"While we are disappointed at this shift in stance in relation to our 2009 protocol agreement with the Nation and in relation to 2011 meetings with Hereditary representatives, we respect this decision.
"We look forward to receiving written communication from the Gitxsan Hereditary chiefs, so that we have greater clarity in relation to their current perspectives. And we will continue to engage with the Gitxsan Nation in relation to the project.
"In the meantime, we will also continue to work and engage with corridor First Nations groups, including the more than 20 groups who in recent weeks have fully executed and endorsed equity participation agreements deals with Enbridge."
Gitxsan chiefs who blockaded the First Nation's treaty office in Hazelton say they want a written confirmation the agreement has no longer in effect before the blockade will end, according to the radio report.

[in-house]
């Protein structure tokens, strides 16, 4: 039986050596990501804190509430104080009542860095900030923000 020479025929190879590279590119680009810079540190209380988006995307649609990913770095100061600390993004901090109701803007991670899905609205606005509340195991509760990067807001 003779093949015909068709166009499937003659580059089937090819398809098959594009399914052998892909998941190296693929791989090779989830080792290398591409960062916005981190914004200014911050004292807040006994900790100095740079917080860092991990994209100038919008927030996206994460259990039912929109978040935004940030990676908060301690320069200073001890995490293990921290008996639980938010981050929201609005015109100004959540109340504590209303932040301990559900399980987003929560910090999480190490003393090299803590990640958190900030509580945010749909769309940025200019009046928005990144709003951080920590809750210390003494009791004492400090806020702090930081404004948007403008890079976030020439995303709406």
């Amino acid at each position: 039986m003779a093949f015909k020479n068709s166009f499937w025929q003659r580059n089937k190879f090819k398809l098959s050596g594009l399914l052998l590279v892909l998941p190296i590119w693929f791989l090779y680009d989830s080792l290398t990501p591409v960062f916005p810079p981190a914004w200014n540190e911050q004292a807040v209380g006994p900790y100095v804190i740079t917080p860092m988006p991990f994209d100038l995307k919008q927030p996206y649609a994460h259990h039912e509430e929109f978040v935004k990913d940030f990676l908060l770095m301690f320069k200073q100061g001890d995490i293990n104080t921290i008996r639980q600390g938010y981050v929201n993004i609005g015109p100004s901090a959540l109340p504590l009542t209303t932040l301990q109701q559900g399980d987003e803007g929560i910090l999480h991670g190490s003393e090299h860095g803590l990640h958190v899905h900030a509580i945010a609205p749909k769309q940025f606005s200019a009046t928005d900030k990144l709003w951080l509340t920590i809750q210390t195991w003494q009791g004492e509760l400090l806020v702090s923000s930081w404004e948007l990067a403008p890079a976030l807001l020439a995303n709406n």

Enbridge Inc. chief executive Pat Daniel said last month the agreement was the first of many equity-sharing deals to be announced with First Nations along the pipeline route from the Alberta oilsands to Kitimat.
"This now makes it obvious to the public and to others that we do have support, and we hope that that momentum will build from here," Daniel told The Vancouver Sun.
Daniel boldly predicted in the interview that at least 30 of the 45 First Nations along the 1,170-kilometre pipeline route would have struck deals by June.
However, Derrick has so far been the only First Nation chief to publicly reveal that an agreement has been struck, and that announcement triggered an angry backlash from within his community.
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